A righteous man has regard for the life of his animal. (Proverbs 12:10)
Animals have been part of Appalachian households since the very early settlers populated the mountain terrain. Mules helped clear the wooded land and plow the meager fields. Horses carried their owners from place to place. Cattle, goats and sheep clothed and fed generations. And let’s not forget the chickens.
An Appalachian dulcimer-maker carries on the traditions.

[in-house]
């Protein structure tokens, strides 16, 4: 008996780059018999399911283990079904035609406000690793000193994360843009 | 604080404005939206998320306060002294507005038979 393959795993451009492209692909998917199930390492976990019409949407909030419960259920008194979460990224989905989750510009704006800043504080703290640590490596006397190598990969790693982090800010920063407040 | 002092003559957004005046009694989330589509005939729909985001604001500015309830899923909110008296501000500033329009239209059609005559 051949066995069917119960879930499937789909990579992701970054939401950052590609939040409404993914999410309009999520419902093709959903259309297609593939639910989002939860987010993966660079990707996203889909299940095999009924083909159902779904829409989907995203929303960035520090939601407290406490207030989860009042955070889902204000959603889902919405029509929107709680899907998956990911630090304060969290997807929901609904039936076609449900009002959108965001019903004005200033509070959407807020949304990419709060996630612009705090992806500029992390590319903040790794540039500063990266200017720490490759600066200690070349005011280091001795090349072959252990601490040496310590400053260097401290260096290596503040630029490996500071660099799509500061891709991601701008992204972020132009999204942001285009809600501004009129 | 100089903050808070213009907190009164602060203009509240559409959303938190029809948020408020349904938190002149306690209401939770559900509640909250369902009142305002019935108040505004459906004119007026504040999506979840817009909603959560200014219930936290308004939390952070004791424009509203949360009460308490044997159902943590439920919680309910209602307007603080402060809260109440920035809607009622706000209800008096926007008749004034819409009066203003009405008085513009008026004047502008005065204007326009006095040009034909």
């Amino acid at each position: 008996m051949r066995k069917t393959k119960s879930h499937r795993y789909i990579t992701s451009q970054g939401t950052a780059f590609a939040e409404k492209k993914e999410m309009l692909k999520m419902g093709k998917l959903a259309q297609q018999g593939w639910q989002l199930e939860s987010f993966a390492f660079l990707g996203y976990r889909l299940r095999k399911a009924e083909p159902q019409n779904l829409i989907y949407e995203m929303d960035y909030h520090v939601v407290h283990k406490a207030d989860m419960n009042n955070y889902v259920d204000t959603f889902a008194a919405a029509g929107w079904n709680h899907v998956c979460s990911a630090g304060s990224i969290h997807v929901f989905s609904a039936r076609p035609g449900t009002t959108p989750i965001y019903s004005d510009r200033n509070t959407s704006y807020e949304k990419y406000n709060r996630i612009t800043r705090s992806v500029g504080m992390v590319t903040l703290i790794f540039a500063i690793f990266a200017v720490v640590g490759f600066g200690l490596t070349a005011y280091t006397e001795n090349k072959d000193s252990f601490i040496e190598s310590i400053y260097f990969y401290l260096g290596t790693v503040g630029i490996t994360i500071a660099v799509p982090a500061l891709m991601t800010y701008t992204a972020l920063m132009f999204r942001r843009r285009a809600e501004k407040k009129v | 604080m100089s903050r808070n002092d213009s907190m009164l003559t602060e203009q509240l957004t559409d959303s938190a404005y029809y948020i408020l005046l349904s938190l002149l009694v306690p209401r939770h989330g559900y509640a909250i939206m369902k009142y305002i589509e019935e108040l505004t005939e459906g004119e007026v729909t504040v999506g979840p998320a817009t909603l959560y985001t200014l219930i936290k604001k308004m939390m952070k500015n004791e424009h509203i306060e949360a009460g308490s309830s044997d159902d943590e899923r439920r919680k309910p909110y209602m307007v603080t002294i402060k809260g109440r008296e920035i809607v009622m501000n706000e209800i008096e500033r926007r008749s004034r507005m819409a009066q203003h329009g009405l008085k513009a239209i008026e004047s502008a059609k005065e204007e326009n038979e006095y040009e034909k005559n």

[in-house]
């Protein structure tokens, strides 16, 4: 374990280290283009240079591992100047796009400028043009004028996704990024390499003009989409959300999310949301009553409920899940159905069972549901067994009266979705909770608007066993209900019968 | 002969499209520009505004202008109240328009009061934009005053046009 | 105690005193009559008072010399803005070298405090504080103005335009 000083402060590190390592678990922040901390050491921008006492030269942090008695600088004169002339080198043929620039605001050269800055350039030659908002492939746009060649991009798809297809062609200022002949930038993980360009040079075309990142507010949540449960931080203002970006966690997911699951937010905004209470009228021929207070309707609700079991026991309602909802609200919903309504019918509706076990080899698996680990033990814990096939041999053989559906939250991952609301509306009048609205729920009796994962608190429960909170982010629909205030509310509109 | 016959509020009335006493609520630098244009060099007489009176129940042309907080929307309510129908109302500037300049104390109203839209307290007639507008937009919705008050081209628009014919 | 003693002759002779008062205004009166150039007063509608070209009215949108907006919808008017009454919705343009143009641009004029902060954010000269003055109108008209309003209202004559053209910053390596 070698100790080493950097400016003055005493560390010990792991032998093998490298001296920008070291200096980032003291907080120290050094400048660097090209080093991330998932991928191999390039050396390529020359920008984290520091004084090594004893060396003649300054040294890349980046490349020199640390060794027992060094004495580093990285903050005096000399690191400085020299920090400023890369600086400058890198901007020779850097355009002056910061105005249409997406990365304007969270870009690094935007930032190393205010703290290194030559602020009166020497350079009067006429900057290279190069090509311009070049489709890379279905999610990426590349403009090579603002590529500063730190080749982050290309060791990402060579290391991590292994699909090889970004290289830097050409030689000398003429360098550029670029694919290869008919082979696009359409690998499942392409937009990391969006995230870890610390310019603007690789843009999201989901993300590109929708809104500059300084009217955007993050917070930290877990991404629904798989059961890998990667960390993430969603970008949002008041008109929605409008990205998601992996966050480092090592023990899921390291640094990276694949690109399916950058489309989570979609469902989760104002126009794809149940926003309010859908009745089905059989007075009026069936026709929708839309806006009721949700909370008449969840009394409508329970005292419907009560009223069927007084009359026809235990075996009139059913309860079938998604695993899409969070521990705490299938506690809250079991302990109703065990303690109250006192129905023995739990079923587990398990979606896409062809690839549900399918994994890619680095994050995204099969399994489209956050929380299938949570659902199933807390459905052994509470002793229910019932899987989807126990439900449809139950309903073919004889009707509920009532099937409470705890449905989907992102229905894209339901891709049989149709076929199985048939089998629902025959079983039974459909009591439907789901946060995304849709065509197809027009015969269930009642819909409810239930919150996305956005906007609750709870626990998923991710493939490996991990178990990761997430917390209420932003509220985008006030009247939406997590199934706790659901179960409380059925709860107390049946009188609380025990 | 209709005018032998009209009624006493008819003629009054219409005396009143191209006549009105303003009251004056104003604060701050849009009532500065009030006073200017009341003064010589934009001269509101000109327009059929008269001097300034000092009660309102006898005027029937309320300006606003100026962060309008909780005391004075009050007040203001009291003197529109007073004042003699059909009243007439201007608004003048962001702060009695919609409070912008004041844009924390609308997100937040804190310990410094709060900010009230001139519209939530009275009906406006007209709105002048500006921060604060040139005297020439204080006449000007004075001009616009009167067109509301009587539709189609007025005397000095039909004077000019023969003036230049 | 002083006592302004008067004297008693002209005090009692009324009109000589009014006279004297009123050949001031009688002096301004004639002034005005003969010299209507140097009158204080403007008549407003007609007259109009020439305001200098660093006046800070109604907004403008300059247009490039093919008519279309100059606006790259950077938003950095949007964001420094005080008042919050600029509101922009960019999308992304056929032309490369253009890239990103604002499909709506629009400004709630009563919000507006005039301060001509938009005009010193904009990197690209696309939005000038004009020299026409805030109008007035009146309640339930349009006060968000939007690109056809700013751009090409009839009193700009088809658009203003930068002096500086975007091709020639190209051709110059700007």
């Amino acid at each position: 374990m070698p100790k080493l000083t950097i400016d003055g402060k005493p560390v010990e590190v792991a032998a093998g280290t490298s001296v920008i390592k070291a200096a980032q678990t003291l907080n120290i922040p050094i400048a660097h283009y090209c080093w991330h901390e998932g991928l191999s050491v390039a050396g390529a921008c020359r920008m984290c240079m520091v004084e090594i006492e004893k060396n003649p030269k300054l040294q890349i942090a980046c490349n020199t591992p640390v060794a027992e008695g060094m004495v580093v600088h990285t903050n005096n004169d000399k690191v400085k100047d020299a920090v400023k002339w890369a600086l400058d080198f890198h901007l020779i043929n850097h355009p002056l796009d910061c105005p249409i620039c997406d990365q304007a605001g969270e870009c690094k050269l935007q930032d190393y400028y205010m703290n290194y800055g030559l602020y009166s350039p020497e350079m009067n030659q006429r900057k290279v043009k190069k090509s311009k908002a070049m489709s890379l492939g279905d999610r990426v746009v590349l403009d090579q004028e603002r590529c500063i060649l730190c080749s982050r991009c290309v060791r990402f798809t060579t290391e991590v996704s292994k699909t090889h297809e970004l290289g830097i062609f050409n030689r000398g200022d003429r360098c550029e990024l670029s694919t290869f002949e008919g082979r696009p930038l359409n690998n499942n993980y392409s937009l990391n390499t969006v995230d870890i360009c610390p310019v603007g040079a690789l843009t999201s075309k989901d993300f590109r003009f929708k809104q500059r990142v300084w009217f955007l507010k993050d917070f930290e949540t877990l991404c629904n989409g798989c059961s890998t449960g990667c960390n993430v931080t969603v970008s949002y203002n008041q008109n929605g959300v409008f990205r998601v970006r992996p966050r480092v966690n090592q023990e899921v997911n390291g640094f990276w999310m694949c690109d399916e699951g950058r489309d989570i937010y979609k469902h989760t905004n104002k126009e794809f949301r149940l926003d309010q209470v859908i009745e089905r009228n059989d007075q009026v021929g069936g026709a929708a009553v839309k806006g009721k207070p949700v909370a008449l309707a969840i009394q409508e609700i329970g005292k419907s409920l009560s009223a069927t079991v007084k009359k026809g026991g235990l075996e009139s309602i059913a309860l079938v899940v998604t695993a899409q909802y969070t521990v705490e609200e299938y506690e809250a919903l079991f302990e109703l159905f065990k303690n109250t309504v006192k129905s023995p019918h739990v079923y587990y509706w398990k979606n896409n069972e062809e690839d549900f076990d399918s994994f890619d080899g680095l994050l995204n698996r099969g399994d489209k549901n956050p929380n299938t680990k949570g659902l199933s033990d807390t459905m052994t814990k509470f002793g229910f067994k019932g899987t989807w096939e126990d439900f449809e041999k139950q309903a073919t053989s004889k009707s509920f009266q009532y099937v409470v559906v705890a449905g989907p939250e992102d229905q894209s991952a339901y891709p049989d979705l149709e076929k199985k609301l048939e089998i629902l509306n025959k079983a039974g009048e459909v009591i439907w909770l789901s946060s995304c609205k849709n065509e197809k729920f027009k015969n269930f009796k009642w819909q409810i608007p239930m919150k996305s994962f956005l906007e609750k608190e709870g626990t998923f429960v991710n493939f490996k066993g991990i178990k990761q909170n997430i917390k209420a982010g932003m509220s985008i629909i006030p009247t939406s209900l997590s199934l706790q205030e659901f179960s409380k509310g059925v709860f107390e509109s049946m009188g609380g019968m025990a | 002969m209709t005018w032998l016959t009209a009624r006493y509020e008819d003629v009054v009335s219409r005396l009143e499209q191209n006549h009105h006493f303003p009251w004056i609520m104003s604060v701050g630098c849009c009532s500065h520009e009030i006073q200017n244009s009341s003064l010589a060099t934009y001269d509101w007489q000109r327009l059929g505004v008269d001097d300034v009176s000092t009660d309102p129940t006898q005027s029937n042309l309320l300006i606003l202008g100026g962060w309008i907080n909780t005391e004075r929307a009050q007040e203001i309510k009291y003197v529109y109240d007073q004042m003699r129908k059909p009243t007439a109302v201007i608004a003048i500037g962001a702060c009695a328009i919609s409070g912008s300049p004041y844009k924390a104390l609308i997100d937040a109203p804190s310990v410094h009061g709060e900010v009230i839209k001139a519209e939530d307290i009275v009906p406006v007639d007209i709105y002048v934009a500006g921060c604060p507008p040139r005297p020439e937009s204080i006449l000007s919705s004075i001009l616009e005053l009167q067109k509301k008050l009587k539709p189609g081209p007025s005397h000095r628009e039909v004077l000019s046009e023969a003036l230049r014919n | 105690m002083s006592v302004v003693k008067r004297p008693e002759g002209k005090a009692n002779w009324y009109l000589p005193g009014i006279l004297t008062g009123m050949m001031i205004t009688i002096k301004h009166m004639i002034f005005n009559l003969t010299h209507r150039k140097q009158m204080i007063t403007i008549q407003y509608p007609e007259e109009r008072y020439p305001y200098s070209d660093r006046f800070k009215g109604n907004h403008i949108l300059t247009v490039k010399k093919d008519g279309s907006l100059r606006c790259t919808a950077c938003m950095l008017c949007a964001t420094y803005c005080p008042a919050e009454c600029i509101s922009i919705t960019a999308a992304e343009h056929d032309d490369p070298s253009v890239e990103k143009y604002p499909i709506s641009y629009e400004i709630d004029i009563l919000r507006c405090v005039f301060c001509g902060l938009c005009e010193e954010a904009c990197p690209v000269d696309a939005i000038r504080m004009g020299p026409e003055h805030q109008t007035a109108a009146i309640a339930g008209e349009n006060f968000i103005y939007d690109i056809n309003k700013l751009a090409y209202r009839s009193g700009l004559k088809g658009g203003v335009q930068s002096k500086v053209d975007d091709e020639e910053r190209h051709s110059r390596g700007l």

The dulcimer has long been considered an Appalachian instrument. The mountain dulcimer — also called the Kentucky dulcimer, Appalachian dulcimer and lap dulcimer — basically is a fretted zither, consisting of a narrow fingerboard with strings attached to a slightly larger sound box. Although traces of the dulcimer date back to the crafts movement in the 1800s, it’s only been since the 1940s that the dulcimer has captured the heart and soul of Appalachian musicians.